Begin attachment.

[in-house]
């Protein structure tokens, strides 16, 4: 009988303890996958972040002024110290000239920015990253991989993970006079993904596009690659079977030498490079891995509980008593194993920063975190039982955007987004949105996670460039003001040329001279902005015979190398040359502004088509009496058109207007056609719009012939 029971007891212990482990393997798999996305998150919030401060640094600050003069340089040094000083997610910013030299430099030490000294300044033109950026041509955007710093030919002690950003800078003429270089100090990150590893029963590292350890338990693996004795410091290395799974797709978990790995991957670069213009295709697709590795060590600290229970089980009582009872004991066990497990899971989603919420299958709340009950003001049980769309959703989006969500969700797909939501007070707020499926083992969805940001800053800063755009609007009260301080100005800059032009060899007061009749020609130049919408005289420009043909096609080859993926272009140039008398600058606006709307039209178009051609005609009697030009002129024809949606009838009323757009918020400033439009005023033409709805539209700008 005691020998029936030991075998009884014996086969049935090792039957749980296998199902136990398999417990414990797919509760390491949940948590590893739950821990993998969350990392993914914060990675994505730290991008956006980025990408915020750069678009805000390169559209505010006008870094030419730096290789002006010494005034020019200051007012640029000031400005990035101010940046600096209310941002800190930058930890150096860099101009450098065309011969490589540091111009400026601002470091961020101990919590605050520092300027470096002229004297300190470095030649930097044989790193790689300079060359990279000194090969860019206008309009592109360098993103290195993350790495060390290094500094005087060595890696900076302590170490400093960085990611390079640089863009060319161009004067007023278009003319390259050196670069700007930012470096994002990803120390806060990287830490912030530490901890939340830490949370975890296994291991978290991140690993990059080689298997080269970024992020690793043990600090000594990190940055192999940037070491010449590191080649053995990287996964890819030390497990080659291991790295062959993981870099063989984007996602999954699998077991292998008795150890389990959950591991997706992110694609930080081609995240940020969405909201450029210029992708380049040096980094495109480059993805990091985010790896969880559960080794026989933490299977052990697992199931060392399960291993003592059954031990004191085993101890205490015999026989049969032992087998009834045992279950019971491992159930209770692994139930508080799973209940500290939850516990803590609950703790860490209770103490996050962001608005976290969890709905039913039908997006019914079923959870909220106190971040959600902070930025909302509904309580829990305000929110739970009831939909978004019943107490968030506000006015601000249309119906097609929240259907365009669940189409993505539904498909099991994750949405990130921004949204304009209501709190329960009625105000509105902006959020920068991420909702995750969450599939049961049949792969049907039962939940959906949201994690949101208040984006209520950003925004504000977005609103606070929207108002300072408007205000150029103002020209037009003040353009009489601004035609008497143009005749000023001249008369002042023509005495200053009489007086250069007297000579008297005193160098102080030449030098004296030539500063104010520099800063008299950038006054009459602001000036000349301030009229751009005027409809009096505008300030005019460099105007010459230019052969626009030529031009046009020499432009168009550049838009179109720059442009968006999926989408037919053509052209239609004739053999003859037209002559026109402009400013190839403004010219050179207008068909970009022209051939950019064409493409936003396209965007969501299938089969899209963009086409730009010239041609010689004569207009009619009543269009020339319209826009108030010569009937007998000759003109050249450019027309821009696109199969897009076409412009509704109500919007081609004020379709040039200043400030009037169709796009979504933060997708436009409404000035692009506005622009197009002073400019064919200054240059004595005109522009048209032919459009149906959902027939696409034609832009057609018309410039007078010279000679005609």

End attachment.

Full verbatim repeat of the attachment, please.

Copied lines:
[in-house]
């Protein structure tokens, strides 16, 4: 009988303890996958972040002024110290000239920015990253991989993970006079993904596009690659079977030498490079891995509980008593194993920063975190039982955007987004949105996670460039003001040329001279902005015979190398040359502004088509009496058109207007056609719009012939 029971007891212990482990393997798999996305998150919030401060640094600050003069340089040094000083997610910013030299430099030490000294300044033109950026041509955007710093030919002690950003800078003429270089100090990150590893029963590292350890338990693996004795410091290395799974797709978990790995991957670069213009295709697709590795060590600290229970089980009582009872004991066990497990899971989603919420299958709340009950003001049980769309959703989006969500969700797909939501007070707020499926083992969805940001800053800063755009609007009260301080100005800059032009060899007061009749020609130049919408005289420009043909096609080859993926272009140039008398600058606006709307039209178009051609005609009697030009002129024809949606009838009323757009918020400033439009005023033409709805539209700008 005691020998029936030991075998009884014996086969049935090792039957749980296998199902136990398999417990414990797919509760390491949940948590590893739950821990993998969350990392993914914060990675994505730290991008956006980025990408915020750069678009805000390169559209505010006008870094030419730096290789002006010494005034020019200051007012640029000031400005990035101010940046600096209310941002800190930058930890150096860099101009450098065309011969490589540091111009400026601002470091961020101990919590605050520092300027470096002229004297300190470095030649930097044989790193790689300079060359990279000194090969860019206008309009592109360098993103290195993350790495060390290094500094005087060595890696900076302590170490400093960085990611390079640089863009060319161009004067007023278009003319390259050196670069700007930012470096994002990803120390806060990287830490912030530490901890939340830490949370975890296994291991978290991140690993990059080689298997080269970024992020690793043990600090000594990190940055192999940037070491010449590191080649053995990287996964890819030390497990080659291991790295062959993981870099063989984007996602999954699998077991292998008795150890389990959950591991997706992110694609930080081609995240940020969405909201450029210029992708380049040096980094495109480059993805990091985010790896969880559960080794026989933490299977052990697992199931060392399960291993003592059954031990004191085993101890205490015999026989049969032992087998009834045992279950019971491992159930209770692994139930508080799973209940500290939850516990803590609950703790860490209770103490996050962001608005976290969890709905039913039908997006019914079923959870909220106190971040959600902070930025909302509904309580829990305000929110739970009831939909978004019943107490968030506000006015601000249309119906097609929240259907365009669940189409993505539904498909099991994750949405990130921004949204304009209501709190329960009625105000509105902006959020920068991420909702995750969450599939049961049949792969049907039962939940959906949201994690949101208040984006209520950003925004504000977005609103606070929207108002300072408007205000150029103002020209037009003040353009009489601004035609008497143009005749000023001249008369002042023509005495200053009489007086250069007297000579008297005193160098102080030449030098004296030539500063104010520099800063008299950038006054009459602001000036000349301030009229751009005027409809009096505008300030005019460099105007010459230019052969626009030529031009046009020499432009168009550049838009179109720059442009968006999926989408037919053509052209239609004739053999003859037209002559026109402009400013190839403004010219050179207008068909970009022209051939950019064409493409936003396209965007969501299938089969899209963009086409730009010239041609010689004569207009009619009543269009020339319209826009108030010569009937007998000759003109050249450019027309821009696109199969897009076409412009509704109500919007081609004020379709040039200043400030009037169709796009979504933060997708436009409404000035692009506005622009197009002073400019064919200054240059004595005109522009048209032919459009149906959902027939696409034609832009057609018309410039007078010279000679005609």